The program specializes in two areas:

  • Strategic Communication (public relations)
  • Digital and Social Media Communication

Strategic Communication

Strategic Communication has much to offer for those looking to work in public relations as well as for-profit and nonprofit organizations. Students typically choose from courses such as PR Writing and Planning courses, Crisis Communication, Media Relations, Nonprofit Communication, and others.

Digital Communication

With Communication being an area characterized by ongoing digitization, the program offers courses such as Strategic Social Media Communication, Digital Publishing, Digital Media Environments, Social Media Concepts That Matter, and others.

Additional Information

For more information, visit the MS in Strategic and Digital Communication webpage.

Contact Julia May, Director of the MS in Strategic and Digital Communication program, at julia.may@drexel.edu for more information.

Admission Requirements

Both incoming freshmen and current GST students are eligible to apply for this program. Students who are already matriculated may apply after completing a minimum of 90.0 credits but no more than 120.0 credits. Applicants must have a minimum 3.0 GPA and maintain this GPA throughout the program.

In addition to formally applying, already matriculated applicants must provide:

  • The name of two faculty references who can speak to the applicant’s academic qualifications and preparedness for graduate studies.
  • A writing sample consisting of a written response to a series of questions about the applicant's interest in the program.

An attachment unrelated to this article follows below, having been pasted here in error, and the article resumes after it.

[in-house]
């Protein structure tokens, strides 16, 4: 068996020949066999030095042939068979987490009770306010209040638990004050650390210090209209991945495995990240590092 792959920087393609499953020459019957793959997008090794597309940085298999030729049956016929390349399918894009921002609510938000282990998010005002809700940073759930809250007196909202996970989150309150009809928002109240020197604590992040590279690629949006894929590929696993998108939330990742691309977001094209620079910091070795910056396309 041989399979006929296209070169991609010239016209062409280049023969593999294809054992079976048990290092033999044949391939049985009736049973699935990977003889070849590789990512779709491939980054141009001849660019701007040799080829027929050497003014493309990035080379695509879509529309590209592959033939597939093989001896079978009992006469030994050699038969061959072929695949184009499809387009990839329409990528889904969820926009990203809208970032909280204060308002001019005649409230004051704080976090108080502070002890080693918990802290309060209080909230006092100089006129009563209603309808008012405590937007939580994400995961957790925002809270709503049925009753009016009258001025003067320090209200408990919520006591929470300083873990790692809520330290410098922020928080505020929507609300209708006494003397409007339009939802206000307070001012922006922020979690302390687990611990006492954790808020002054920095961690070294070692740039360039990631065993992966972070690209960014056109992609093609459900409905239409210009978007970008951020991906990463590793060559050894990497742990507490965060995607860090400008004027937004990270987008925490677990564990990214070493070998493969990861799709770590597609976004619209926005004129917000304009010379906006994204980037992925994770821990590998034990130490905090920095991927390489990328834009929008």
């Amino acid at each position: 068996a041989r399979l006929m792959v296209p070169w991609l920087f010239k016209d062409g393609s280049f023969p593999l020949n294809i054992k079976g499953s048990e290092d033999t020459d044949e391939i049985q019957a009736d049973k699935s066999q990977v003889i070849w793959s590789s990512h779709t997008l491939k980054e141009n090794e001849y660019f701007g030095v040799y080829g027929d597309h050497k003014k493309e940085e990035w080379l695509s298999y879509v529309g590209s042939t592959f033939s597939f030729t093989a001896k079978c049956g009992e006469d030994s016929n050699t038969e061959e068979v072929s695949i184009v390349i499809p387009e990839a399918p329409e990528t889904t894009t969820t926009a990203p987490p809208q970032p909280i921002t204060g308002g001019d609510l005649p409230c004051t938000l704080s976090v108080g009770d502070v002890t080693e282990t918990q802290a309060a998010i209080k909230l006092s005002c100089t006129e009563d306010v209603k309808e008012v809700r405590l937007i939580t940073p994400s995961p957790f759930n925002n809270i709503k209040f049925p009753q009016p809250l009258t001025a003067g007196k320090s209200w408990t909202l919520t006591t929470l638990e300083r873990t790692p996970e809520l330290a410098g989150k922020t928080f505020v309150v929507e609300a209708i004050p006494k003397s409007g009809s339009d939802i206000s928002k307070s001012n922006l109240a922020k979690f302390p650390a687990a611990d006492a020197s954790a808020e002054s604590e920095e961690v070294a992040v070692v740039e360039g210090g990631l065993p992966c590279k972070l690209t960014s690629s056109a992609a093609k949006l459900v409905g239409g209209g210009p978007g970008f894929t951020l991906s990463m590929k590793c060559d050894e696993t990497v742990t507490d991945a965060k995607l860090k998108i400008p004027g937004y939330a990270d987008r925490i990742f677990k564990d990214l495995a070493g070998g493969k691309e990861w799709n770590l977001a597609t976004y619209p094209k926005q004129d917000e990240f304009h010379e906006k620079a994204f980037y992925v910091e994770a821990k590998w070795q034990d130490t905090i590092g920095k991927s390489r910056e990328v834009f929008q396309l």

• A brief 2-3-minute video in which the applicant introduces himself/herself to the admissions committee and discusses their career goals.

Applicants who already received preliminary acceptance in the accelerated degree program as freshmen should finish the application process after completing a minimum of 90.0 undergraduate credits but no more than 120.0 credits with a GPA of 3.0. Students accepted as incoming freshmen need to submit:

  • The name of one faculty reference who can speak to the applicant's academic qualifications and preparedness for graduate studies. The admissions committee might request the name of a second reference as needed. 
  • A writing sample consisting of a written response to a series of questions about the applicant's interest in the program.

Applications are due by the end of week 6 for a program start in the following quarter. Example: If you intend to start the program in the Winter quarter, your application is due by the end of week 6 in the Fall quarter. Please reach out to the program director, Dr. Julia May, as soon as you decide to apply so we can assist you throughout the application process.  

Additional Information

Contact Julia May, Director of the MS in Strategic and Digital Communication program, at julia.may@drexel.edu for more information.